Billed by Aero Tech as “ideal for the dedicated athlete who goes out before the sun comes up and after the sun goes down,” the neon-green version of the 100% polyester 360 jacket is highly visible, which is a necessity for winter commuters like myself. However, I went with the more subtle black version, which almost looks like an Oakland Raiders jersey. It features reflective silver stripes down the back, along the front zipper, and down both sleeves. That’s more than enough visibility, especially if you’re also utilizing – as you should – both front and rear lights on your bike.
The 360 in black is sleek and comfortable; unlike a fully neon jacket, with the black 360 you can trust you won’t look obnoxiously dorky and out of place if your ride ends with a meet-up with friends at a bar.
Also, the iPod (or smartphone) pocket on the outside of the 360’s left breast is a nice-looking design, but I wouldn’t want an electronic device pumping Lithium battery and/or wireless signals so close to my heart. I’ll probably use it to store a mid-ride snack.
As for warmth, we’ve had enough disparate weather lately in Boulder – from around zero degrees to over 70 – to adequately decipher the 360’s versatility, and the results are good. I say only “good” because in temperatures below, say, 25 degrees I’ve had to wear a warm hoodie underneath, although on longer rides in cold weather I find that warmth from gloves and headwear is more important than serious body warmth, as you create that by cycling. In temperatures above 60, especially if you’re climbing Sunshine Canyon like I did the other day at lunchtime, you’ll want to store the 360 in your panniers and then put it back on for the descent.
The 360 is a great choice for those of us whose daily commutes by bike aren’t interrupted by little things like blizzards and subzero temperatures. In some ways the 360 – with its three rear water-bottle pockets and tiny zipper pocket – is more of a warm jersey than a jacket, and that worked out perfect for me when I climbed Flagstaff in Boulder last week. Aero Tech has several better jacket options if you’re a multi-sport athlete, a cyclist who only bikes very short distances in winter, or you just want to look cool and feel warm.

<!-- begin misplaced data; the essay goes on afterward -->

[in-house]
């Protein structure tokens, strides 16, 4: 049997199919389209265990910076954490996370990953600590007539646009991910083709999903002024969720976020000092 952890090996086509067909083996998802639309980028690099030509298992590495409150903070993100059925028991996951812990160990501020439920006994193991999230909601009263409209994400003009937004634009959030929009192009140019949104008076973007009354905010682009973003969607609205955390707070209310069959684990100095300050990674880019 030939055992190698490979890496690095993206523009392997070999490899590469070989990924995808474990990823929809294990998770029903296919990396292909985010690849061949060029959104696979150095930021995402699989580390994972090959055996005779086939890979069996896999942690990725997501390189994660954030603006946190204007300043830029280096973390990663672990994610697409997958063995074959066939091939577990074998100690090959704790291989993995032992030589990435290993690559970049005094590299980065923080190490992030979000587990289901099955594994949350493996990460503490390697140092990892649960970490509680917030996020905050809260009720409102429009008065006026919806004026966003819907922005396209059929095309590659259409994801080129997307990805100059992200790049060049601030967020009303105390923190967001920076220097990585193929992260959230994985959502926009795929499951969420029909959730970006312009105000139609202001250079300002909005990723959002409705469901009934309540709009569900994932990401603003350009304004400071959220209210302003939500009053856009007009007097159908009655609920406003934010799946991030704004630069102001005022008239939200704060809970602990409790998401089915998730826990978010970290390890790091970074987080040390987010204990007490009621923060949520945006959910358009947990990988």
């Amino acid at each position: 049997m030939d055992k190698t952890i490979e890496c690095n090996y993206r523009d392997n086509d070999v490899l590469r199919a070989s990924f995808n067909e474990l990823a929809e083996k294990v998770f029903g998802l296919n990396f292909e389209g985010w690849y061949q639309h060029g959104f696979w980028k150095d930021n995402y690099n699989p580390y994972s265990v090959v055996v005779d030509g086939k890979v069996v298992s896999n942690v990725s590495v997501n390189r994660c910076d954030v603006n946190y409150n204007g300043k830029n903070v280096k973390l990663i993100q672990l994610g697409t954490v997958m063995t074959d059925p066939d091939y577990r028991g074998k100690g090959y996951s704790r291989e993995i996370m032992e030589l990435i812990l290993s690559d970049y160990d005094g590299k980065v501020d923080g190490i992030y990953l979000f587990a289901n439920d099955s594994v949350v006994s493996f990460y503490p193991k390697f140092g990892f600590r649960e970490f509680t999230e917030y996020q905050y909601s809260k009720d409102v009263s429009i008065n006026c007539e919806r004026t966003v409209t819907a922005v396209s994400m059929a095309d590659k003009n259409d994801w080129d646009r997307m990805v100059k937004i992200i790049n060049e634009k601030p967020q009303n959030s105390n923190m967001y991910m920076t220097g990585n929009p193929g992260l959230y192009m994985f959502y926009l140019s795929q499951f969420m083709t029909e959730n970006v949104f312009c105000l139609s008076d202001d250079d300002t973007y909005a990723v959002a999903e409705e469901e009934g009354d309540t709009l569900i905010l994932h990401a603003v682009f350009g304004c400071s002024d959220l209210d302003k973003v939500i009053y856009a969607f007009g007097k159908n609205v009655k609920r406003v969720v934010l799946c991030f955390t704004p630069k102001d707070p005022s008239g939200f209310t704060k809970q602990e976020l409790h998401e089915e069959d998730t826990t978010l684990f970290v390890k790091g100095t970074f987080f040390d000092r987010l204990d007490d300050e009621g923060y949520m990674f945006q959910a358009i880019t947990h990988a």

PRODUCT REVIEW: Arkel Bug Pannier Backpack
by Adam Perry for IronVelo.com
On my solo cycling adventure from Hungary to Poland last fall, I took a borrowed Arkel Bug pannier/backpack in order to avoid one of my pet peeves from previous bike tours: pushing my boxed-up bicycle through airports while also, somehow, carrying two bike bags loaded with clothing, tools, snacks, etc. Designed in Canada, the Bug is waterproof, super durable, not too heavy, and includes a lifetime warranty. Though it flew off my Long Haul Trucker at one point on a long, muddy forest descent in Slovakia, having a pannier that converts to a backpack was a serious upgrade from the off-the-bike clumsiness and annoyance I’d experienced on previous bike tours. I love my simple, cheap Avenir Excursion panniers year-round for commuting but, in my experience, standard panniers just don’t work for serious bike tours.